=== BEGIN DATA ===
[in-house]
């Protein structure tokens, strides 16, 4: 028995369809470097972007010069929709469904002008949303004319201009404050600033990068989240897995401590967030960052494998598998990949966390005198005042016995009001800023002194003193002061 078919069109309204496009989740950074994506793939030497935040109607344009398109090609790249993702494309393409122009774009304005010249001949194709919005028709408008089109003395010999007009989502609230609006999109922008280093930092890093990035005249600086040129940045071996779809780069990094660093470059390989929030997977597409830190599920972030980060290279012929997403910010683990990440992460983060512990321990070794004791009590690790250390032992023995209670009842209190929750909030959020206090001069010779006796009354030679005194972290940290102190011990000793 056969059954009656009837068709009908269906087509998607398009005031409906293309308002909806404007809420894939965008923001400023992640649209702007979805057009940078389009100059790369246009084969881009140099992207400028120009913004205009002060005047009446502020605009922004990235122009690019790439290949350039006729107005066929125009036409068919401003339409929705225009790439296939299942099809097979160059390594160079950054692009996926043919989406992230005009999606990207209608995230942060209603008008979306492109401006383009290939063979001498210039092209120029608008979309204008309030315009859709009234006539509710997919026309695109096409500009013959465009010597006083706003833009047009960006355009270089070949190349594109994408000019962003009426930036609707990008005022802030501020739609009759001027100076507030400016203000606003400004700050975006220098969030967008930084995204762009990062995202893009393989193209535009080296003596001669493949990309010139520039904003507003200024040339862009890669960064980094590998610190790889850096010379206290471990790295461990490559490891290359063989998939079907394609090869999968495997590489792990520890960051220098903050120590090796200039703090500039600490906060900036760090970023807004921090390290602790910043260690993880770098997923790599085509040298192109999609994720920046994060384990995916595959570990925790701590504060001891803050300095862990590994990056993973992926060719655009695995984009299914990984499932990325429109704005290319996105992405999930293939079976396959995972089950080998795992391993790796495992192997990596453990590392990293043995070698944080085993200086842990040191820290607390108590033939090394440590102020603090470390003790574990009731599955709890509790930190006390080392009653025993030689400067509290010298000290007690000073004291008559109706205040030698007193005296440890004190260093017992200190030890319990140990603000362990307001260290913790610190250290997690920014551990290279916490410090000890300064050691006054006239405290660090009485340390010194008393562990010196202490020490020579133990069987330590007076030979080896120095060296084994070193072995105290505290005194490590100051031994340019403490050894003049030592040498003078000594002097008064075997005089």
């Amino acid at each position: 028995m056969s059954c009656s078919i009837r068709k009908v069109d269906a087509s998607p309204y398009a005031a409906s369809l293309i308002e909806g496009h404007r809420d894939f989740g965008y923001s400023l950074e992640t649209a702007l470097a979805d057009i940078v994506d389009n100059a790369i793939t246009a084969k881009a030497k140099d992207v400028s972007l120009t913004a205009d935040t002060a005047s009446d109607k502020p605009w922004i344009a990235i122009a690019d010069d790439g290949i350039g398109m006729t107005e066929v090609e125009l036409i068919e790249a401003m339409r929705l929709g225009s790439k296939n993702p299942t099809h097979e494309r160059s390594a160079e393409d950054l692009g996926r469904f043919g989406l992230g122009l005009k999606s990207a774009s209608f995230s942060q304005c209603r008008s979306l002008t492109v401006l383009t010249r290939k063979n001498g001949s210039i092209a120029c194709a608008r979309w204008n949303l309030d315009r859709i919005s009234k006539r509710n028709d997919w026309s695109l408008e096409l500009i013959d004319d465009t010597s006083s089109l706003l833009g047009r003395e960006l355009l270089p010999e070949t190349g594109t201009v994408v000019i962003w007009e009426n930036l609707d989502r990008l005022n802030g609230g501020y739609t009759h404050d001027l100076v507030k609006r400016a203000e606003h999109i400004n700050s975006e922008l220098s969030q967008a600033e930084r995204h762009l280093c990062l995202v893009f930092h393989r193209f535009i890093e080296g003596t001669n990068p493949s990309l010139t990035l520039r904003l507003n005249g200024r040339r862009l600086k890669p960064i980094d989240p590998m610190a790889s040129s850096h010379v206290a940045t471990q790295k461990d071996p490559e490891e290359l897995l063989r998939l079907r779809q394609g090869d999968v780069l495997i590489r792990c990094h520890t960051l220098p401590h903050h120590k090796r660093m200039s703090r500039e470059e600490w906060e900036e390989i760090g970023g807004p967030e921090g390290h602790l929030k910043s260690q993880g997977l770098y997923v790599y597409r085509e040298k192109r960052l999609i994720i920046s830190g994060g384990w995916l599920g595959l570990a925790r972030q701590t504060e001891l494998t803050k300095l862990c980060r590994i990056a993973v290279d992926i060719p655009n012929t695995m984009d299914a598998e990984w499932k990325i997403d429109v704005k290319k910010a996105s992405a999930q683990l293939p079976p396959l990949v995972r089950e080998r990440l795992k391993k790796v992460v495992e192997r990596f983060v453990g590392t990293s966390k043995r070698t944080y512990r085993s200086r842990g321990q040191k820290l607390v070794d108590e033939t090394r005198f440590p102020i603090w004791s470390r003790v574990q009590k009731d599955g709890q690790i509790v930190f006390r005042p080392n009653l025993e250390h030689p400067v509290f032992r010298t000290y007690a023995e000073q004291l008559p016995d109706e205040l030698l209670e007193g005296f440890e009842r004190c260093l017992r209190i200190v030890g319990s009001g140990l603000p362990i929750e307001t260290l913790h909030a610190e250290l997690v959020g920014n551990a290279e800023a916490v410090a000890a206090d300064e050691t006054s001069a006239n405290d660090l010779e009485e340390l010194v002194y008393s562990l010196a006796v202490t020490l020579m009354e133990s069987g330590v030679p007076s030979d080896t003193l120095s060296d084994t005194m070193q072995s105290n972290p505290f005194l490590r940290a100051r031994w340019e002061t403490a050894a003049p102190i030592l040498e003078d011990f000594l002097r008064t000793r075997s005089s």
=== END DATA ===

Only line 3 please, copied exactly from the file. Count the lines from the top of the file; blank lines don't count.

């Amino acid at each position: 028995m056969s059954c009656s078919i009837r068709k009908v069109d269906a087509s998607p309204y398009a005031a409906s369809l293309i308002e909806g496009h404007r809420d894939f989740g965008y923001s400023l950074e992640t649209a702007l470097a979805d057009i940078v994506d389009n100059a790369i793939t246009a084969k881009a030497k140099d992207v400028s972007l120009t913004a205009d935040t002060a005047s009446d109607k502020p605009w922004i344009a990235i122009a690019d010069d790439g290949i350039g398109m006729t107005e066929v090609e125009l036409i068919e790249a401003m339409r929705l929709g225009s790439k296939n993702p299942t099809h097979e494309r160059s390594a160079e393409d950054l692009g996926r469904f043919g989406l992230g122009l005009k999606s990207a774009s209608f995230s942060q304005c209603r008008s979306l002008t492109v401006l383009t010249r290939k063979n001498g001949s210039i092209a120029c194709a608008r979309w204008n949303l309030d315009r859709i919005s009234k006539r509710n028709d997919w026309s695109l408008e096409l500009i013959d004319d465009t010597s006083s089109l706003l833009g047009r003395e960006l355009l270089p010999e070949t190349g594109t201009v994408v000019i962003w007009e009426n930036l609707d989502r990008l005022n802030g609230g501020y739609t009759h404050d001027l100076v507030k609006r400016a203000e606003h999109i400004n700050s975006e922008l220098s969030q967008a600033e930084r995204h762009l280093c990062l995202v893009f930092h393989r193209f535009i890093e080296g003596t001669n990068p493949s990309l010139t990035l520039r904003l507003n005249g200024r040339r862009l600086k890669p960064i980094d989240p590998m610190a790889s040129s850096h010379v206290a940045t471990q790295k461990d071996p490559e490891e290359l897995l063989r998939l079907r779809q394609g090869d999968v780069l495997i590489r792990c990094h520890t960051l220098p401590h903050h120590k090796r660093m200039s703090r500039e470059e600490w906060e900036e390989i760090g970023g807004p967030e921090g390290h602790l929030k910043s260690q993880g997977l770098y997923v790599y597409r085509e040298k192109r960052l999609i994720i920046s830190g994060g384990w995916l599920g595959l570990a925790r972030q701590t504060e001891l494998t803050k300095l862990c980060r590994i990056a993973v290279d992926i060719p655009n012929t695995m984009d299914a598998e990984w499932k990325i997403d429109v704005k290319k910010a996105s992405a999930q683990l293939p079976p396959l990949v995972r089950e080998r990440l795992k391993k790796v992460v495992e192997r990596f983060v453990g590392t990293s966390k043995r070698t944080y512990r085993s200086r842990g321990q040191k820290l607390v070794d108590e033939t090394r005198f440590p102020i603090w004791s470390r003790v574990q009590k009731d599955g709890q690790i509790v930190f006390r005042p080392n009653l025993e250390h030689p400067v509290f032992r010298t000290y007690a023995e000073q004291l008559p016995d109706e205040l030698l209670e007193g005296f440890e009842r004190c260093l017992r209190i200190v030890g319990s009001g140990l603000p362990i929750e307001t260290l913790h909030a610190e250290l997690v959020g920014n551990a290279e800023a916490v410090a000890a206090d300064e050691t006054s001069a006239n405290d660090l010779e009485e340390l010194v002194y008393s562990l010196a006796v202490t020490l020579m009354e133990s069987g330590v030679p007076s030979d080896t003193l120095s060296d084994t005194m070193q072995s105290n972290p505290f005194l490590r940290a100051r031994w340019e002061t403490a050894a003049p102190i030592l040498e003078d011990f000594l002097r008064t000793r075997s005089s």